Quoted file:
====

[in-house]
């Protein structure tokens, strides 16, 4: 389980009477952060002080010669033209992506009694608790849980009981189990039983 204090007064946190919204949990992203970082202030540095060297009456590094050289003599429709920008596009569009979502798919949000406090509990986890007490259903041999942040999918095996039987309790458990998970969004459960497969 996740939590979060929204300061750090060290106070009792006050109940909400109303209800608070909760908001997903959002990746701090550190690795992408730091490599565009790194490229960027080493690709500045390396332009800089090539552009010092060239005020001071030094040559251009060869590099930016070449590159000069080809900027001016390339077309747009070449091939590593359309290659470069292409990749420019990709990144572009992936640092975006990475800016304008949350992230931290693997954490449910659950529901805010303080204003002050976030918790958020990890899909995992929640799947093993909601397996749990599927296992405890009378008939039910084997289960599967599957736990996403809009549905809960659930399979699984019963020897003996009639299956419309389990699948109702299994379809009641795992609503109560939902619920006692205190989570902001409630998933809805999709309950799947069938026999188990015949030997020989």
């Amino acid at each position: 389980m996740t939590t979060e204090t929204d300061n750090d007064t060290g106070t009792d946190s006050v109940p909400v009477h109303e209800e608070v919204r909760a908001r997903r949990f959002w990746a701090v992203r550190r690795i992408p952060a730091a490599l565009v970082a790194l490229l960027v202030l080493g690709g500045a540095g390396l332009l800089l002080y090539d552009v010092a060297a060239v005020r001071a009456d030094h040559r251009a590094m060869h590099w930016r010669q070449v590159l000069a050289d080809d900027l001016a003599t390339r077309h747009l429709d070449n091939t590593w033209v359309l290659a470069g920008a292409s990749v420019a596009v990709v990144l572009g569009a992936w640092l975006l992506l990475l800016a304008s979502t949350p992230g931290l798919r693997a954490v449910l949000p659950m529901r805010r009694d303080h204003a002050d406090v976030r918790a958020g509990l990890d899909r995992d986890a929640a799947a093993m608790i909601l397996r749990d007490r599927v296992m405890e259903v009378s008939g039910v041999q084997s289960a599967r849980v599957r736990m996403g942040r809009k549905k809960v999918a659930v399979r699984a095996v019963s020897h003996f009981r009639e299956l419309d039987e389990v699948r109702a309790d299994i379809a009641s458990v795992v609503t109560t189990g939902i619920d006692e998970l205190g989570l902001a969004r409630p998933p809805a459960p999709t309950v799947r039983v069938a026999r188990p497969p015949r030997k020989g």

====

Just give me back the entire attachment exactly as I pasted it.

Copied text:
[in-house]
């Protein structure tokens, strides 16, 4: 389980009477952060002080010669033209992506009694608790849980009981189990039983 204090007064946190919204949990992203970082202030540095060297009456590094050289003599429709920008596009569009979502798919949000406090509990986890007490259903041999942040999918095996039987309790458990998970969004459960497969 996740939590979060929204300061750090060290106070009792006050109940909400109303209800608070909760908001997903959002990746701090550190690795992408730091490599565009790194490229960027080493690709500045390396332009800089090539552009010092060239005020001071030094040559251009060869590099930016070449590159000069080809900027001016390339077309747009070449091939590593359309290659470069292409990749420019990709990144572009992936640092975006990475800016304008949350992230931290693997954490449910659950529901805010303080204003002050976030918790958020990890899909995992929640799947093993909601397996749990599927296992405890009378008939039910084997289960599967599957736990996403809009549905809960659930399979699984019963020897003996009639299956419309389990699948109702299994379809009641795992609503109560939902619920006692205190989570902001409630998933809805999709309950799947069938026999188990015949030997020989």
């Amino acid at each position: 389980m996740t939590t979060e204090t929204d300061n750090d007064t060290g106070t009792d946190s006050v109940p909400v009477h109303e209800e608070v919204r909760a908001r997903r949990f959002w990746a701090v992203r550190r690795i992408p952060a730091a490599l565009v970082a790194l490229l960027v202030l080493g690709g500045a540095g390396l332009l800089l002080y090539d552009v010092a060297a060239v005020r001071a009456d030094h040559r251009a590094m060869h590099w930016r010669q070449v590159l000069a050289d080809d900027l001016a003599t390339r077309h747009l429709d070449n091939t590593w033209v359309l290659a470069g920008a292409s990749v420019a596009v990709v990144l572009g569009a992936w640092l975006l992506l990475l800016a304008s979502t949350p992230g931290l798919r693997a954490v449910l949000p659950m529901r805010r009694d303080h204003a002050d406090v976030r918790a958020g509990l990890d899909r995992d986890a929640a799947a093993m608790i909601l397996r749990d007490r599927v296992m405890e259903v009378s008939g039910v041999q084997s289960a599967r849980v599957r736990m996403g942040r809009k549905k809960v999918a659930v399979r699984a095996v019963s020897h003996f009981r009639e299956l419309d039987e389990v699948r109702a309790d299994i379809a009641s458990v795992v609503t109560t189990g939902i619920d006692e998970l205190g989570l902001a969004r409630p998933p809805a459960p999709t309950v799947r039983v069938a026999r188990p497969p015949r030997k020989g």